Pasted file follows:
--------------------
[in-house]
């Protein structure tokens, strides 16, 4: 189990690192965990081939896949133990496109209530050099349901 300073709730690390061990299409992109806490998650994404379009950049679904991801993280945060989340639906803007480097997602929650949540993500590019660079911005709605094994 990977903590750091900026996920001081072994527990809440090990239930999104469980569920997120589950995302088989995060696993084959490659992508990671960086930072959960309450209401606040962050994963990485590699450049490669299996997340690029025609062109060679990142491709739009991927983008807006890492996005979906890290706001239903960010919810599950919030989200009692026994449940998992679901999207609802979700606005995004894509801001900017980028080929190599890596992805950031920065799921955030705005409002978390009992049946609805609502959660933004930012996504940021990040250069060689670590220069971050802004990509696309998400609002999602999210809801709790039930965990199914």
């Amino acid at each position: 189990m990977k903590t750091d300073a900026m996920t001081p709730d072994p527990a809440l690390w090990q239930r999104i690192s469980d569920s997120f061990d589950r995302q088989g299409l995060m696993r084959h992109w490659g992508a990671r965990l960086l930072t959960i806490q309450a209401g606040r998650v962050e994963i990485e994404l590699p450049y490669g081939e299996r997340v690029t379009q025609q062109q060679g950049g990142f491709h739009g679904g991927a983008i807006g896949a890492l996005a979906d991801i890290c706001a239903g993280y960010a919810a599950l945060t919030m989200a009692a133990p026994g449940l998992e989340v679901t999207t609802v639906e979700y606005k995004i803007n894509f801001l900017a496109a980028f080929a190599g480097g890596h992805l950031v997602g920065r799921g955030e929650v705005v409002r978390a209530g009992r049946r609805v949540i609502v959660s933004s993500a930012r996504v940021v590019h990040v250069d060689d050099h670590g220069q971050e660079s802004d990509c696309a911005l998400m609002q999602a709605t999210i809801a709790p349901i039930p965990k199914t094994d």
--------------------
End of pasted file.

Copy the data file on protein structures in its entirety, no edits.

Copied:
[in-house]
């Protein structure tokens, strides 16, 4: 189990690192965990081939896949133990496109209530050099349901 300073709730690390061990299409992109806490998650994404379009950049679904991801993280945060989340639906803007480097997602929650949540993500590019660079911005709605094994 990977903590750091900026996920001081072994527990809440090990239930999104469980569920997120589950995302088989995060696993084959490659992508990671960086930072959960309450209401606040962050994963990485590699450049490669299996997340690029025609062109060679990142491709739009991927983008807006890492996005979906890290706001239903960010919810599950919030989200009692026994449940998992679901999207609802979700606005995004894509801001900017980028080929190599890596992805950031920065799921955030705005409002978390009992049946609805609502959660933004930012996504940021990040250069060689670590220069971050802004990509696309998400609002999602999210809801709790039930965990199914």
């Amino acid at each position: 189990m990977k903590t750091d300073a900026m996920t001081p709730d072994p527990a809440l690390w090990q239930r999104i690192s469980d569920s997120f061990d589950r995302q088989g299409l995060m696993r084959h992109w490659g992508a990671r965990l960086l930072t959960i806490q309450a209401g606040r998650v962050e994963i990485e994404l590699p450049y490669g081939e299996r997340v690029t379009q025609q062109q060679g950049g990142f491709h739009g679904g991927a983008i807006g896949a890492l996005a979906d991801i890290c706001a239903g993280y960010a919810a599950l945060t919030m989200a009692a133990p026994g449940l998992e989340v679901t999207t609802v639906e979700y606005k995004i803007n894509f801001l900017a496109a980028f080929a190599g480097g890596h992805l950031v997602g920065r799921g955030e929650v705005v409002r978390a209530g009992r049946r609805v949540i609502v959660s933004s993500a930012r996504v940021v590019h990040v250069d060689d050099h670590g220069q971050e660079s802004d990509c696309a911005l998400m609002q999602a709605t999210i809801a709790p349901i039930p965990k199914t094994d």